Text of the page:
It has been known for years that spammers harvest web sites for email
addresses to add to their lists. Various sites have responded by hiding or
obfuscating email addresses found on their pages; some people go to extreme
measures to keep their address from ever appearing on a page. One wonders
what they are worried about; your editor only receives a mere 3-4000 spams
per day to his highly-public email address, after all.
Suffice to say that without SpamAssassin LWN would likely have collapsed
under the flood years ago.
Some folks have decided that it is time to take a more active stance
against the harvesting of email addresses from web pages. The result is an
Apache module called mod_spambot;
version 0.47 was recently released. The
idea behind this module is to detect accesses by address harvesters and
shut them down. Unfortunately, the approach this module takes is too
simplistic to work in many situations.
mod_spambot is essentially a traffic throttling module. If a given site
pulls down too many pages in a given time period (default is 100 pages in
one hour), its access is cut off. There is also a "honeypot" option which
will, instead, feed the (presumed) harvester a set of pseudo-random pages
with bogus email addresses in them. This approach may well cut off some
spammers, but anybody who has maintained a busy web site can see a few
problems fairly quickly:
- This approach will also cut off others who may be grabbing large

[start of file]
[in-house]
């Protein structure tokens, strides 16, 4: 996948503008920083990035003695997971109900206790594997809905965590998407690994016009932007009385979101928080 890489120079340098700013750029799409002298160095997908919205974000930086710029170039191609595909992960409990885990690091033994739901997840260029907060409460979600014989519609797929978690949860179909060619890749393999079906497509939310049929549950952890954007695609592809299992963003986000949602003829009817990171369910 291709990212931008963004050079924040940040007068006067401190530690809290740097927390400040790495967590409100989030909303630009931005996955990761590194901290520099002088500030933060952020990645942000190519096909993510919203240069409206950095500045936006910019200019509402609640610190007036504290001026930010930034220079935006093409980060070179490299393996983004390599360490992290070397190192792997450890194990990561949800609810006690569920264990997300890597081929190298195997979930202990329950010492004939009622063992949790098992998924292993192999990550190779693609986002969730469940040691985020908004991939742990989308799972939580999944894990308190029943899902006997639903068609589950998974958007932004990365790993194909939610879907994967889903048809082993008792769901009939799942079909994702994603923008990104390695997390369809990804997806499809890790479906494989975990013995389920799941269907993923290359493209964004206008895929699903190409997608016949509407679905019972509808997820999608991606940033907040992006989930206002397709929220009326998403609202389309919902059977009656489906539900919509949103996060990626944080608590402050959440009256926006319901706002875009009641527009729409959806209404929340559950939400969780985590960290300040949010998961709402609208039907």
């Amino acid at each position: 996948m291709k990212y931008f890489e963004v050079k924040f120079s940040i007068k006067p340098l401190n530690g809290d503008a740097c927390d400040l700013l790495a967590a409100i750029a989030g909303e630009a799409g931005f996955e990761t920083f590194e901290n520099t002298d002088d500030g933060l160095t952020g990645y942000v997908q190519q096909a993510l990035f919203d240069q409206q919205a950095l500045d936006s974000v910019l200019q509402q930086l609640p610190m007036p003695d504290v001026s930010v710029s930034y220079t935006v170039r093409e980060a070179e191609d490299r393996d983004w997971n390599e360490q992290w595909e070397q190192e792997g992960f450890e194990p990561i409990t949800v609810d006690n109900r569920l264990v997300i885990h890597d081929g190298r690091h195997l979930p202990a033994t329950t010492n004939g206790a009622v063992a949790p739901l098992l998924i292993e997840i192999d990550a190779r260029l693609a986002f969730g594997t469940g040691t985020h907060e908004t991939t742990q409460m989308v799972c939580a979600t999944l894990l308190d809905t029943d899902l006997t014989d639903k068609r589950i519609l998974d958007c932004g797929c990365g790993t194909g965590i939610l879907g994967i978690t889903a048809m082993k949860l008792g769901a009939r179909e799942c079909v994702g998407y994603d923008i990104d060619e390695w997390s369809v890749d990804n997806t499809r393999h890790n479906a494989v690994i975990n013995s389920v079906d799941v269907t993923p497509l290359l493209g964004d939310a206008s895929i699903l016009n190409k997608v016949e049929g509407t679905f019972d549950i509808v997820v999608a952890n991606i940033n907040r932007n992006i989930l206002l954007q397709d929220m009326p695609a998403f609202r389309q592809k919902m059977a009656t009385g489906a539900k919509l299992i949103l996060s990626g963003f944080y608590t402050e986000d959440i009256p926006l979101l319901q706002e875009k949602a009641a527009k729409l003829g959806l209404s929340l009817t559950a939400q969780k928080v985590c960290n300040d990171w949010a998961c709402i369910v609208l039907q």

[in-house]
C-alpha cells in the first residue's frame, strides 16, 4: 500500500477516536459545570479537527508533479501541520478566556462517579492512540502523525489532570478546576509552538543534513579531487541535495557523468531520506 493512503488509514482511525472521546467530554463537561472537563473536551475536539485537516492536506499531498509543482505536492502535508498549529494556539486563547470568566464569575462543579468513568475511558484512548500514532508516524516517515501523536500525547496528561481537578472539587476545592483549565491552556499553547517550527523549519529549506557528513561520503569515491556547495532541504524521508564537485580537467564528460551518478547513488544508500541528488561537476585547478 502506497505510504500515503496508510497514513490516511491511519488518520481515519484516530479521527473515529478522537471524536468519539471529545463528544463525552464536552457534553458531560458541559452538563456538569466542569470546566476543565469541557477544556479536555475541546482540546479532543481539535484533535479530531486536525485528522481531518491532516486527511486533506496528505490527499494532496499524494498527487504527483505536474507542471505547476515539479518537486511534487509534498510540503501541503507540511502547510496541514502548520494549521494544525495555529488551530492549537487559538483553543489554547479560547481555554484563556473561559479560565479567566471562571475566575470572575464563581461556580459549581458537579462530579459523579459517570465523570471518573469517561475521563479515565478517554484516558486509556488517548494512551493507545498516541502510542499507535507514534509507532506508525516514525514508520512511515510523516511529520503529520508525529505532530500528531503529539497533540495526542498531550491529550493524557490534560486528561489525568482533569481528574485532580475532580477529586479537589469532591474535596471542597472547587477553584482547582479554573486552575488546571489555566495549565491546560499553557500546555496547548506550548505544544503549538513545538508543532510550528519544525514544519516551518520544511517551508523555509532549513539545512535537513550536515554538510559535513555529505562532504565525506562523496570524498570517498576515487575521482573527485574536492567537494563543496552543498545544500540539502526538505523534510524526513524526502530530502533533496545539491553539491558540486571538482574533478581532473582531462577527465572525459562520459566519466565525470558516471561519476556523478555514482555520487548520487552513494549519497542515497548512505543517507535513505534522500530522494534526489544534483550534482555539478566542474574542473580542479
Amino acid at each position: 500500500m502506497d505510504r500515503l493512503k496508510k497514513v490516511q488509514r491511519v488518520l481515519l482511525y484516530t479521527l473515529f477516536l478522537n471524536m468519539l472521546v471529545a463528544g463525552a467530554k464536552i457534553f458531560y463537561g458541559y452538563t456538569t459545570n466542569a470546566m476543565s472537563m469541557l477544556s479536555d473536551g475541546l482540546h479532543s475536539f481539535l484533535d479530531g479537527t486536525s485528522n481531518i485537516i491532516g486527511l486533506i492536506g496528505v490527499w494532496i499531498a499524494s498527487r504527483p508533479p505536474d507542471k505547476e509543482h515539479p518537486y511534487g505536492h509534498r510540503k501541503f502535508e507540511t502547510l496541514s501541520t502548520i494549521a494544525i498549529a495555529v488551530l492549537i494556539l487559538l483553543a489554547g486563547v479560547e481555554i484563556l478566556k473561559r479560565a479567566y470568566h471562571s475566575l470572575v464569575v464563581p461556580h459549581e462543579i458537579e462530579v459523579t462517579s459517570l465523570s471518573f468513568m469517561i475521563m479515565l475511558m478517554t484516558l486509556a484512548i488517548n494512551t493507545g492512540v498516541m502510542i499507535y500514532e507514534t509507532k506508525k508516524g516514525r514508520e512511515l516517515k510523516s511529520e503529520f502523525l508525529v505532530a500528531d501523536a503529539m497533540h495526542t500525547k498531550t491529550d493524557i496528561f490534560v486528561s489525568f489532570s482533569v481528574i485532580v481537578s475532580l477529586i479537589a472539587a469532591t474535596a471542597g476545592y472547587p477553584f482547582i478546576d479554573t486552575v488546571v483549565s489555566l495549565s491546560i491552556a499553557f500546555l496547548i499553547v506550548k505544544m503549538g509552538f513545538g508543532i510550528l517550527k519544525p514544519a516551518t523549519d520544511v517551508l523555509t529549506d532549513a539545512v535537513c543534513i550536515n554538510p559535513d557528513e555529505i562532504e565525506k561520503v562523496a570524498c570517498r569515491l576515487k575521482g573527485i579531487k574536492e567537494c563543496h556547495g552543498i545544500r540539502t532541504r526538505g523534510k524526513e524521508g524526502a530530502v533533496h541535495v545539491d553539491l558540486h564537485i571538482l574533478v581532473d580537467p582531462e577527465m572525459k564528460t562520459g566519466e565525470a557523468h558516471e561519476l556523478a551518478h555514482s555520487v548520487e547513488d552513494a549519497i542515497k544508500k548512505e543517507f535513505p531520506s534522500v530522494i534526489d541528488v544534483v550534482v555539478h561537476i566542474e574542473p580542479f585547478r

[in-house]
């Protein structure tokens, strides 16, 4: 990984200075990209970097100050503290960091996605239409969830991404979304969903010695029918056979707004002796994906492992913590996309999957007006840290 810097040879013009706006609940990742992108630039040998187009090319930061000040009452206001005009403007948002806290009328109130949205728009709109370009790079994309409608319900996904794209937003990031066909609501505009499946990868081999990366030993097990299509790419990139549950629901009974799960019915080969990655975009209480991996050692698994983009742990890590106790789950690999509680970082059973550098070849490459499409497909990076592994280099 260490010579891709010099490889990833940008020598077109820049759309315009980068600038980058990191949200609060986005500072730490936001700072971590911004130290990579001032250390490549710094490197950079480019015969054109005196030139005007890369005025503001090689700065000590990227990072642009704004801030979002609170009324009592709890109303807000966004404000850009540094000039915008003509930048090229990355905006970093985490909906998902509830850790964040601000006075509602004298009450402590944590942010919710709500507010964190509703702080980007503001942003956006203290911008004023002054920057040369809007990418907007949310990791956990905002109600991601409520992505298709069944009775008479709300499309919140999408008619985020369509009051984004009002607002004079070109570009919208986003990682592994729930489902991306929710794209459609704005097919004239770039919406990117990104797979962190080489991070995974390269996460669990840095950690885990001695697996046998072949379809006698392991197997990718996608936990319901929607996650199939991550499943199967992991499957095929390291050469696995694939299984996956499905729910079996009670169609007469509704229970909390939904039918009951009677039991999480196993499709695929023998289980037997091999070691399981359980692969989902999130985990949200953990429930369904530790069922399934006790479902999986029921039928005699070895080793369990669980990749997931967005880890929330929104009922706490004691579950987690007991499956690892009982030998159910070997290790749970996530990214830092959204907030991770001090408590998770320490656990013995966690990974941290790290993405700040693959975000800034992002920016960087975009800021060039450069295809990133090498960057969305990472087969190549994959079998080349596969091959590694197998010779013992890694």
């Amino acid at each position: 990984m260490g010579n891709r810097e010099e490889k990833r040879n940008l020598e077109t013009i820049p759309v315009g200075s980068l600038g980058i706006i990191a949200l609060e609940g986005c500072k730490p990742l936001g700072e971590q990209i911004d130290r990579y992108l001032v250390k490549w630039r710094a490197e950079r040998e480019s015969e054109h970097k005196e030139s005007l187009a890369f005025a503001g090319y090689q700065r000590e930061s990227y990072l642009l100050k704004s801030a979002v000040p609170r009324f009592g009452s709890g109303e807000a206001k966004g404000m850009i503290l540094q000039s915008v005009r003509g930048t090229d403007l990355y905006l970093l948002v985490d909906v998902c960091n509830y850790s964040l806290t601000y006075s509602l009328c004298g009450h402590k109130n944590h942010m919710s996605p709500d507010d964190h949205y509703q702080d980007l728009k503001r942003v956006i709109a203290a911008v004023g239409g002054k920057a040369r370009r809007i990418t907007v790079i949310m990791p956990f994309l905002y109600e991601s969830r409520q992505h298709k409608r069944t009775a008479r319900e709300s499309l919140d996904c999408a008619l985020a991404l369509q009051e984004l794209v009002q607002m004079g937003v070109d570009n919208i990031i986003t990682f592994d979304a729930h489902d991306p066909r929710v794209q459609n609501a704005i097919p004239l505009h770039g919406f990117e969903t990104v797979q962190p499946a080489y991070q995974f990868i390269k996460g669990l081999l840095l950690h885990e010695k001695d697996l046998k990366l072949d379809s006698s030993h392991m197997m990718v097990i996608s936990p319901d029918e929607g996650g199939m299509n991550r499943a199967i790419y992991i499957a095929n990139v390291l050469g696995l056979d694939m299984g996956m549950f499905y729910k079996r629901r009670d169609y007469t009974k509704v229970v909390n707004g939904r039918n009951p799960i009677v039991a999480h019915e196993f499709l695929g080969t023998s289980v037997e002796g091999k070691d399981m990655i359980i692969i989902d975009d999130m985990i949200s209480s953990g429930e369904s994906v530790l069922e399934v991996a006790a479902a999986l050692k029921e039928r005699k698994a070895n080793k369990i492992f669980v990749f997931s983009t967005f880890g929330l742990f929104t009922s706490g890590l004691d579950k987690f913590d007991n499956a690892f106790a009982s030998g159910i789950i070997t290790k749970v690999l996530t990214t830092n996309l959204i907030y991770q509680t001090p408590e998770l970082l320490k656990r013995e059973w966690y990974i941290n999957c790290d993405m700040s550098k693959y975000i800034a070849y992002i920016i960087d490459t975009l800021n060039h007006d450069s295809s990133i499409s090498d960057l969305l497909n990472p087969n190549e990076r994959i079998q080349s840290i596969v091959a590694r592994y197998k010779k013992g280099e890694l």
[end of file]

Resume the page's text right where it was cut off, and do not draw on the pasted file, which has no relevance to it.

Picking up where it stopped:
numbers of pages from the site. Search engines come to mind, as do
archive sites or anybody wanting to mirror a portion of a site.
Cutting off people who thoughtlessly run a recursive wget to
grab an entire site has some appeal; "download the site" operations
account for a substantial part of LWN's bandwidth usage. But most
site operators do not want to pull the plug on search engines and the
like. mod_spambot allows the administrator to construct a whitelist,
but who wants to figure out how to whitelist every possible search
engine of interest?
- There are some very large networks out there hiding behind a
massive router and a single IP address. Traffic which looks like it
originates from a single host may, in fact, be generated by hundreds
of individual readers.
- Increasingly large amounts of traffic are generated by robots whose
sole purpose is to get a referrer URL onto a "top referrers" page
somewhere on the site. Purveyors of Internet gambling experiences and
particular types of imagery appear to like this approach to
marketing. The interesting thing is that these accesses come
simultaneously from a large number of IP addresses. These people,
clearly, are using a network of zombie machines for their attacks.
Spammers already use zombies to deliver their mail; it is hard to
believe that they would not use those machines for address harvesting
So throttling robots based on IP address will miss some attackers while
blocking legitimate users of the site. It would be nice to prevent one's
web site from being used as a resource by spammers, but this approach is
not, yet, the way to that end.
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